A fast-moving fire destroyed an unoccupied house and burned two cars in a Vancouver neighborhood just north of state Highway 500 this morning.
The fire at 4201 N.E. 59th Ave. was first reported as an outbuilding fire, said Capt. Bill Garlington of the Vancouver Fire Department. By the time crews arrived, it was clear the house itself was involved, he said.
The initial call came in at about 9:30 a.m. By 10 a.m., much of the building had been reduced to a charred skeleton as firefighters continued cleaning up.
“Right now, it’s pretty much just sticks,” Garlington said.
Property records show the owners are Sergey and Vasiliy Yarosh. Garlington said no one lived in the structure, and that the owners lived in another home on the same property. That home was not damaged; it did not appear that anyone was displaced by the fire, he said. No one was injured.
When it became apparent that no one was inside the burning structure, firefighters took a defensive stand around the 2,860-square-foot building to keep the fire from spreading further.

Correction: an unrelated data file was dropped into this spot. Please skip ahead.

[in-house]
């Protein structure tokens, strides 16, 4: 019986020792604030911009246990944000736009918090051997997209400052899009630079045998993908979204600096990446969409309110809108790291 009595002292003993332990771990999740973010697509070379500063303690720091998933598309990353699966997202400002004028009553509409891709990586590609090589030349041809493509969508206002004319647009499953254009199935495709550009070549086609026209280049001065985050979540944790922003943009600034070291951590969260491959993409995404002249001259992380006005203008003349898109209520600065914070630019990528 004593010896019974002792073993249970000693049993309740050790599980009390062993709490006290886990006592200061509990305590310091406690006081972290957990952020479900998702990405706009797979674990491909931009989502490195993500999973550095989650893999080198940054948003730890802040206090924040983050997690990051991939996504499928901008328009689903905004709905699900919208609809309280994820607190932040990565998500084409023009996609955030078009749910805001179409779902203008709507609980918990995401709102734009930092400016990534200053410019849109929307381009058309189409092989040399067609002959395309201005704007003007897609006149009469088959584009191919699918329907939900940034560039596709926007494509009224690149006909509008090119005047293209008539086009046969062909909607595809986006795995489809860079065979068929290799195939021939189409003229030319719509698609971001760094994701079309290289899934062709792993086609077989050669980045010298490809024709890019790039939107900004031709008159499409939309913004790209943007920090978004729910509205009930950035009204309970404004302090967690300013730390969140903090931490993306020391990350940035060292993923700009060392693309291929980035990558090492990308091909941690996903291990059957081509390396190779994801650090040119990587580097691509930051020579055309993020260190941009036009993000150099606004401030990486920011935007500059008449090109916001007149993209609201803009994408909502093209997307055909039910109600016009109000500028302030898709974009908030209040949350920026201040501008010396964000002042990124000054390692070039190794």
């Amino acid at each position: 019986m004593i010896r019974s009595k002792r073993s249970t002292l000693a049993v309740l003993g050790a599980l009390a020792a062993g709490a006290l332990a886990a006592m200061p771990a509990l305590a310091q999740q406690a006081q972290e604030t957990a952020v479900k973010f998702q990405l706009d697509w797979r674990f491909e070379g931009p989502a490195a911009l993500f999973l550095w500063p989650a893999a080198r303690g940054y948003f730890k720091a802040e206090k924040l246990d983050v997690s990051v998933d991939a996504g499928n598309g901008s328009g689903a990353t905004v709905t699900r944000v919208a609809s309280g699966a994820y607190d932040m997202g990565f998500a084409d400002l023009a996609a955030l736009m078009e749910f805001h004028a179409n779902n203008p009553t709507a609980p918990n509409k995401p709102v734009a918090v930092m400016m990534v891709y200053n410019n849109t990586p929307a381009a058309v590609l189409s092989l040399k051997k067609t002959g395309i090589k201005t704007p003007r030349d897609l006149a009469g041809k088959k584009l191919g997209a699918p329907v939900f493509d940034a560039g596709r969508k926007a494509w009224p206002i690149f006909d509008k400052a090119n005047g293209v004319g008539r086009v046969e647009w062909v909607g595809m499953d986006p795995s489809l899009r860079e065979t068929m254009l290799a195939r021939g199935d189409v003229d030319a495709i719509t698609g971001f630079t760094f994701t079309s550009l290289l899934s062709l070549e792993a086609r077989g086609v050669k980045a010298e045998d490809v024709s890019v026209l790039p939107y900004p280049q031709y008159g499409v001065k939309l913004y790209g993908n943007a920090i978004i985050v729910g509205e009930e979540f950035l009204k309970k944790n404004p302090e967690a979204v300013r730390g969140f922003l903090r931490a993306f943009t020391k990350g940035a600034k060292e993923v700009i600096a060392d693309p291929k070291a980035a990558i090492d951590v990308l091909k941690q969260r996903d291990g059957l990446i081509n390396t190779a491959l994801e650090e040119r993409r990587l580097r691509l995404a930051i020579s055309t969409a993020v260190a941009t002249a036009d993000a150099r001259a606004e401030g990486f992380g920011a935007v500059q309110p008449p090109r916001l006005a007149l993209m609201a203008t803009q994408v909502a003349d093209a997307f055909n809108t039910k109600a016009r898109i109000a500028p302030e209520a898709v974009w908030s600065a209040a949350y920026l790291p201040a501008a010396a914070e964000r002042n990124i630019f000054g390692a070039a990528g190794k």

Crews also battled below-freezing temperatures. That didn’t significantly affect the response, though firefighters did have trouble with a frozen cap on a nearby fire hydrant, Garlington said.
The fire burned through power lines, causing wires to be downed. Clark Public Utilities was called to shut down power to make the area safer.
At least two cars appeared to be in the fire’s path, including one near the house that was destroyed. As fire crews mopped up the scene, a handful of neighbors lingered in the street.
Matt Roberts, who lives nearby, said he saw the fire on his way home.
“There was huge flames coming out of there,” he said, watching smoke rise from the burned-out building. “I just pray to God that the family is all right.”
An exact cause of the fire was not immediately determined.
Unusually cold temperatures are expected to continue into this weekend. That can increase the risk of fires, particularly as people use space heaters to keep warm, Garlington said.
“They’re going to be putting those heaters closer to things that can catch on fire than they normally would,” Garlington said. Candles are also a common danger during the holiday season, he added.